Sunday started out with a great forecast and nine-oktas of reality at the airfield.
There was a pretty huge turnout; one and a half pages of flying list with plenty of ab-initios. With the field set-up for flying by 0945, there was no hope of sending any body up the wire due to the lingering mist.
To pass the time, a willing group set about rigging the club’s SZD Junior single-seater which had just come back from it’s ARC. As we were rigging the Junior, a few glimmers of sunlight appeared although the local cloudbase seemed unwilling to go up.
Briefing an hour after the field was set up, still with unflyable cloudbase, we had a packed briefing room. We only just managed to find somewhere for our CFI to sit.
Packed Briefing Room
CFI gets pride of place
Post-briefing, we still had to wait for the cloudbase to lift, starting flying nearly 2 hours late. One of the first up the wire was Geoff test-flying the Junior followed by numerous training flights. Some of our solo pilots managed some local soaring in the single-seaters while both ab-initio and trial-lesson flying was carried out in the two seaters.
We noticed Ed getting some special attention from Barry K with simulated launch failures and sure enough, Ed was cleared for his first solo saiplane flight in K21 G-CGAG. Ed’s glider solo come one month after his daughter Emily flew her first solo at Stratford on Avon.
Into the evening, some of the solo pilots who had made way for ab-initios to fly earlier in the day doubled up in the two seaters to get their flying in under a reddening sunset caused by dust particles carried in the upper air-mass by a significant low/storm approaching Ireland.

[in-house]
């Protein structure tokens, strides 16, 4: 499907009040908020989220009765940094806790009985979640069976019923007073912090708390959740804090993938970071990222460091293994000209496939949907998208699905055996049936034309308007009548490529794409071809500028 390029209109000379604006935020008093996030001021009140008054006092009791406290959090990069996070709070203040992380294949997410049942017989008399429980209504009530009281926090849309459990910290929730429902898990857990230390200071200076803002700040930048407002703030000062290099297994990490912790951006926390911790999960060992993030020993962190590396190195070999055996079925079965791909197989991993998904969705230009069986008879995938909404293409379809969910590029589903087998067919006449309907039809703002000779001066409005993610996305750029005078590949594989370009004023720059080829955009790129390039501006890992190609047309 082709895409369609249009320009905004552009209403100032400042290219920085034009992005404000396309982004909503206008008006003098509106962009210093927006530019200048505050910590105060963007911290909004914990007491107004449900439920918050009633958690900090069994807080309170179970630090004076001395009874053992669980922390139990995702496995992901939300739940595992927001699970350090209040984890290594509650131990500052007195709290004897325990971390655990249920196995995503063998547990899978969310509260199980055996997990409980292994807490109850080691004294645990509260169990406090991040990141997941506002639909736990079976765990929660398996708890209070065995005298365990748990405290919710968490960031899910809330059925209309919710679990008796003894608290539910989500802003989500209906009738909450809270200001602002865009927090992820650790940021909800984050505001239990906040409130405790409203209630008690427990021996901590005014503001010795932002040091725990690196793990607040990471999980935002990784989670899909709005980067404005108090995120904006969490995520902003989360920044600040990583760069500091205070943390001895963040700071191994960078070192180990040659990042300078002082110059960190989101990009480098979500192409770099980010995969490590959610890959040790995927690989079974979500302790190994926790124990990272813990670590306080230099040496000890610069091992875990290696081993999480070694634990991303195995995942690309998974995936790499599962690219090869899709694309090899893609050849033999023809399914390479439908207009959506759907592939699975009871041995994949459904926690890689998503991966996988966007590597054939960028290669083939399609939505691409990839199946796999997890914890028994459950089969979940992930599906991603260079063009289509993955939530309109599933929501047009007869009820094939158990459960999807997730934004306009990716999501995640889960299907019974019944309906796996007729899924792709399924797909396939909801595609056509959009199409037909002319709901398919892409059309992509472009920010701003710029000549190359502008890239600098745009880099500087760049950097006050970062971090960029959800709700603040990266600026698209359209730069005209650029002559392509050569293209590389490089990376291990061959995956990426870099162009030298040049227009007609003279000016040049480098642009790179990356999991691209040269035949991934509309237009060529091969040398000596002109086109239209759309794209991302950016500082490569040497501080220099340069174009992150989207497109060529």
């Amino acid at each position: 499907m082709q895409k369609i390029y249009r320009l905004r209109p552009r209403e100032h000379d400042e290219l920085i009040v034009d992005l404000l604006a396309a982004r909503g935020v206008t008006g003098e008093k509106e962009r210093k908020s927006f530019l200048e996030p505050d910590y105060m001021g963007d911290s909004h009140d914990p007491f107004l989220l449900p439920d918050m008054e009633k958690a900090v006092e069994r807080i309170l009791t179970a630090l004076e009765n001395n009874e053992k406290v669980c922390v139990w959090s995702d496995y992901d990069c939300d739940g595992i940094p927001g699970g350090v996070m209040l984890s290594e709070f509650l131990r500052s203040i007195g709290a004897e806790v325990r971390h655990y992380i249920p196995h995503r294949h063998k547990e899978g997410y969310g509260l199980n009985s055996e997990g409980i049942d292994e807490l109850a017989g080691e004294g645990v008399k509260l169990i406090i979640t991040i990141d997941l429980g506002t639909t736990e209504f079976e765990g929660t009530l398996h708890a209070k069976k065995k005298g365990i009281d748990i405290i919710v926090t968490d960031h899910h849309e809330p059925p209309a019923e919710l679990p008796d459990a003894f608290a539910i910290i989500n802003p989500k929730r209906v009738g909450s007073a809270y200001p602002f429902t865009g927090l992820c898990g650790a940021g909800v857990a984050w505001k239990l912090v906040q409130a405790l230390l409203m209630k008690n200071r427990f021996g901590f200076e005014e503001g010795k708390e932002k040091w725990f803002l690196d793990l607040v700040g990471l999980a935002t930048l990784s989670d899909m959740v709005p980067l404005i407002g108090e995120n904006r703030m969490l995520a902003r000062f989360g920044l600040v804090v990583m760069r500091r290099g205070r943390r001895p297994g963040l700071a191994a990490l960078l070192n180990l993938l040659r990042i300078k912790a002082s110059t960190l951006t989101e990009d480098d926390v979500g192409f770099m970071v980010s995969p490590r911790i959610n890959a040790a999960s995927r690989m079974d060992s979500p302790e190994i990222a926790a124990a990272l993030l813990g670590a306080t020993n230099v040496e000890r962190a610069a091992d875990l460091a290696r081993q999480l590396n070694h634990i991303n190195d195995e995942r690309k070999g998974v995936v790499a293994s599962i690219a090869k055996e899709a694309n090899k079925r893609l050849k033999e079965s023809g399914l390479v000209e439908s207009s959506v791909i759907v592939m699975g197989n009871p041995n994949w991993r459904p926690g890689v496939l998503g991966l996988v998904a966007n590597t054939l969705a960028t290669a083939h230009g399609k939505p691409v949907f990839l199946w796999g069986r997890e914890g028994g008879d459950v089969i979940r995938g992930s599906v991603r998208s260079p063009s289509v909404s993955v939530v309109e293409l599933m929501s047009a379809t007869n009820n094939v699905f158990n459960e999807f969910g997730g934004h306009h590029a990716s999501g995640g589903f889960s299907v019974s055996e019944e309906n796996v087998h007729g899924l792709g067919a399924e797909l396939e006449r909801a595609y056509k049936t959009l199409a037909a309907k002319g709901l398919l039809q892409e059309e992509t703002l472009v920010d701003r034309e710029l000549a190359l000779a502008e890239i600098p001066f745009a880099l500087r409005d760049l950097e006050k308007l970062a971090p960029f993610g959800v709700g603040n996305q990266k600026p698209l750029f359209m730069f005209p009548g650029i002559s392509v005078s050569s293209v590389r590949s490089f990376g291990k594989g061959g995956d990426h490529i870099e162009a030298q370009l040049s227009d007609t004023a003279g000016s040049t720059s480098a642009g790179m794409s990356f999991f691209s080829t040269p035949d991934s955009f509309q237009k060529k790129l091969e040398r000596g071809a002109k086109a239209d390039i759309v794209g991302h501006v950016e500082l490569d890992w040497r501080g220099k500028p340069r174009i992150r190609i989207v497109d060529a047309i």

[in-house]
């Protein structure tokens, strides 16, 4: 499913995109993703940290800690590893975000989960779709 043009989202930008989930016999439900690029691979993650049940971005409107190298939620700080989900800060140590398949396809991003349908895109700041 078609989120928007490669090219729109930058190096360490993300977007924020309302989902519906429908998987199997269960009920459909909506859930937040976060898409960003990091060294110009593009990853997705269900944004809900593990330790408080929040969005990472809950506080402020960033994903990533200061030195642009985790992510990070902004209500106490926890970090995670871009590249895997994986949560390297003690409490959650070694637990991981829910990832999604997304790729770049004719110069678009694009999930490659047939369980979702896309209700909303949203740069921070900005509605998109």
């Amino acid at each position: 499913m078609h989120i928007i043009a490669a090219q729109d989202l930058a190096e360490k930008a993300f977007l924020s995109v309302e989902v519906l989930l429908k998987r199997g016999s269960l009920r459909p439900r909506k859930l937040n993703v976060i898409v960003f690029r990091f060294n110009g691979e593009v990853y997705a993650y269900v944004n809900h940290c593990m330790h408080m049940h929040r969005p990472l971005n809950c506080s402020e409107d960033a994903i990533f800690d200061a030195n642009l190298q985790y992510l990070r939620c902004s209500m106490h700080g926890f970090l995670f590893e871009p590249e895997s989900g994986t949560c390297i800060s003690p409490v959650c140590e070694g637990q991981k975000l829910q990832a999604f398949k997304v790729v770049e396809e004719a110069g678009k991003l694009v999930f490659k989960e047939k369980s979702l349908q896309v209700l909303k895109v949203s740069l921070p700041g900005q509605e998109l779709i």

Worn out instructor
K21 at sunset
Amazingly, despite the two-hour late start, we managed to get through 54 winch launches and there was still plenty of members and enthusiasm left at the end of the day to help with the hangar packing.
Well done everyone!
Nick J took this photo of lenticular clouds to the south of Snitterfield on Sunday.
Due to SOAGCs location within the country, we do not often see lenticular clouds edge-on like this. We do contact wave from the Welsh mountains.
Lenticular Clouds over Snitterfield
The clouds were dissipating as the wind conditions changed but some pilots reported weak wave and wave influence on the (admittedly weak – it is March) thermals.
Today we managed to fly 33 more launches than on Saturday!
The field was very wet with little if any drying overnight so we had to go out and actively hunt the solid bits. The winch was set up on the southwest stub and we put the launchpoint in front of the main hangar.
The tow-out took the new ‘Z’ route along the cross runway and hugged the field edge back to the launchpoint.
The aircraft canopies took a fair while to stop misting (on the outside) which gave us plenty of time to get K8 G-CJHK and K8 former JXS ready to go on trailers to their new home at East Sussex Gliding Club.
Launch heights were good, 1,600ft was common and the cloud-base behaved for us.
Flight times were generally short but good training was done. Adrian F managed to squeak out 15 minutes and a 300ft climb on a street which was gone almost as soon as it appeared.
With careful planning, retrieves caused no problems and the field condition was not worsened.
Spot landings within a tracks width of the perimeter track on 190′ were order of the day and everybody achieved this admirably except for our Scottish visitor who had to show off his parallel parking technique. We duly kicked in his minor rut.
Ultimately, we kept flying until the canopies again began misting and the Sun escaped over the horizon.
Washing aircraft and vehicles down at the end of a good day!